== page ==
Taking up a hobby at age 65 and beyond can be beneficial for you Mental wellness Of people. From the public. This is what a meta study published Natural medicine The researchers examined five longitudinal studies.
Analysis of the results revealed that having a hobby was related Fewer depressive symptoms, better health, more happiness, and greater life satisfactionwhere life satisfaction is most closely related to hobbies.
Regarding the direction of these associations, “increased hobby engagement predicted subsequent reductions in depressive symptoms and increases in health, happiness, and life satisfaction.” Results vary slightly from country to country, suggesting a relative presence Universal response“The researchers say in the publication.
The scientists noted that, on average, there were more people over 65 with hobbies in those countries with higher scores on the World Happiness Index and life expectancy. We are talking about countries like Denmark, Sweden and Switzerland. The researchers point out that this “could lead to inflated transaction volumes.” However there are some exceptions.
One is what our country specifically suggests, which is that although people living in Spain have a relatively lower rate of hobby than other countries, the strength of the association between hobby and life satisfaction was similar to that of people living in Spain. Countries with much higher rates of hobbyism, such as Austria, the Czech Republic and Switzerland. This suggests that the health benefits of hobbies, at least in terms of life satisfaction, are not simply due to higher prevalence rates of participation, but may also be found in countries where hobbies are less common.
The results did not differ according to genderOr the retirement status or retirement age in each country.
“Hobbies can contribute to life satisfaction in older people through many mechanisms, such as a sense of control over the mind and body, Find a purpose in life Researchers indicate that they feel competent to face daily problems. “The association between hobbies and life satisfaction is particularly promising given that it has been observed not only in healthy participants, but also in participants such as those in the United States, where a very high percentage of participants were living with a long-term mental or physical illness.” “Injuries are where psychosocial interventions can be most important,” they say.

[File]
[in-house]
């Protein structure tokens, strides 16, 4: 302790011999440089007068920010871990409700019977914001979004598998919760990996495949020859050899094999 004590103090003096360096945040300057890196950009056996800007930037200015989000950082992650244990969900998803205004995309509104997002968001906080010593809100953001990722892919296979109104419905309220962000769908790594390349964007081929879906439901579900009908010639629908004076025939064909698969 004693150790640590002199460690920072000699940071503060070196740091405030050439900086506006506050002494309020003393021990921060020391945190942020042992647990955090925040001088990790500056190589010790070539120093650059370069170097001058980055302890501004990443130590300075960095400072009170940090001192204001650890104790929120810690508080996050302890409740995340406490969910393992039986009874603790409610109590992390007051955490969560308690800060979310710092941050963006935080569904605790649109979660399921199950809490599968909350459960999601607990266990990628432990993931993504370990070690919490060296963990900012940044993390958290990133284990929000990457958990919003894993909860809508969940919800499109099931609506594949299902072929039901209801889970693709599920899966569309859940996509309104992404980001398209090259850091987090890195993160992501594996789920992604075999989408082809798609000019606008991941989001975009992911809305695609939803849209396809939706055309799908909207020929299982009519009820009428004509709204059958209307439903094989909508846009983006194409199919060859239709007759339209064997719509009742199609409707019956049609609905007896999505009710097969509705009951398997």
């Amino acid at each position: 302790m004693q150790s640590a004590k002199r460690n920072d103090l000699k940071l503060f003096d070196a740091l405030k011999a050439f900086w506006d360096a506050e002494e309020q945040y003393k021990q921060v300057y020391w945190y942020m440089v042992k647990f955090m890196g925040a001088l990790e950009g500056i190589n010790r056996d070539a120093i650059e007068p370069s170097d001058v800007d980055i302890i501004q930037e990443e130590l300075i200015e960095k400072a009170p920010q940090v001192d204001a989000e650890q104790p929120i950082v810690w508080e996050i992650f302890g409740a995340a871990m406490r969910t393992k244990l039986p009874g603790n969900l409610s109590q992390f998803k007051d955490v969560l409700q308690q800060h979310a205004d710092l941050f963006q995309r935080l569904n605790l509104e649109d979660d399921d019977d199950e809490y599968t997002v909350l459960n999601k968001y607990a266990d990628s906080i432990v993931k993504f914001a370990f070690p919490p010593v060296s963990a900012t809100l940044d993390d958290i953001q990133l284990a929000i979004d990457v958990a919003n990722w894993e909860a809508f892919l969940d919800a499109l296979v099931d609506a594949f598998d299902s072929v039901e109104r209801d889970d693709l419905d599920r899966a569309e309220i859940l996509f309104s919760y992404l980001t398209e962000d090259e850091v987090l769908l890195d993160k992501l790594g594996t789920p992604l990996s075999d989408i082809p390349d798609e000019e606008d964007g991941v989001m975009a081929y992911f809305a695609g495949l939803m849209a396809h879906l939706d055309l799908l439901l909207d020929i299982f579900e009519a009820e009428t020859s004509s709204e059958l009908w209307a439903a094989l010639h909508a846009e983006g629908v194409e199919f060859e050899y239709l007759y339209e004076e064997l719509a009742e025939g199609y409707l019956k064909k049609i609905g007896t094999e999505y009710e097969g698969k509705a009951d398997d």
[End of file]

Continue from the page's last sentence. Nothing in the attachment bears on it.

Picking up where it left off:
Hobbies are defined as those activities that people do during their free time for pure pleasure. Examples include crafts, reading, exercise, gardening, volunteer work, etc. According to the study, these activities involve imagination, novelty, creativity, sensory stimulation, self-expression, relaxation, and cognitive stimulation, “all of which are positively associated with mental health and well-being through psychological, biological, social, and behavioral pathways.” “
A few years ago, a study was published in Journal of Health Psychology He said that Gardensunderstood as a hobby, helped Reducing the effects of stress. In a field experiment, 30 gardeners performed stressful gardening work. The subjects were then randomly assigned to spend half an hour gardening alone or reading indoors.
Salivary cortisol levels and self-reported mood were measured repeatedly. Gardening and reading activities led to a decrease in cortisol during the recovery period, but the decrease was significantly stronger in the gardening group. Positive mood fully recovered after gardening, but deteriorated further during reading.
Based on the results, the researchers concluded that gardening can promote alleviation of acute stress. You’re already taking too long to pursue a hobby if you don’t already have one.
- Mack, H. W., Noguchi, T., Boone, J. K., et al. Hobbies and mental health among people aged 65 and older in 16 countries. Nat Med 29, 2233–2240 (2023). https://doi.org/10.1038/s41591-023-02506-1
- Van den Berg, A. E., and Custers, M. H. (2011). Gardening promotes neuroendocrine and emotional recovery from stress. Journal of Health Psychology, 16(1), 3-11. https://doi.org/10.1177/1359105310365577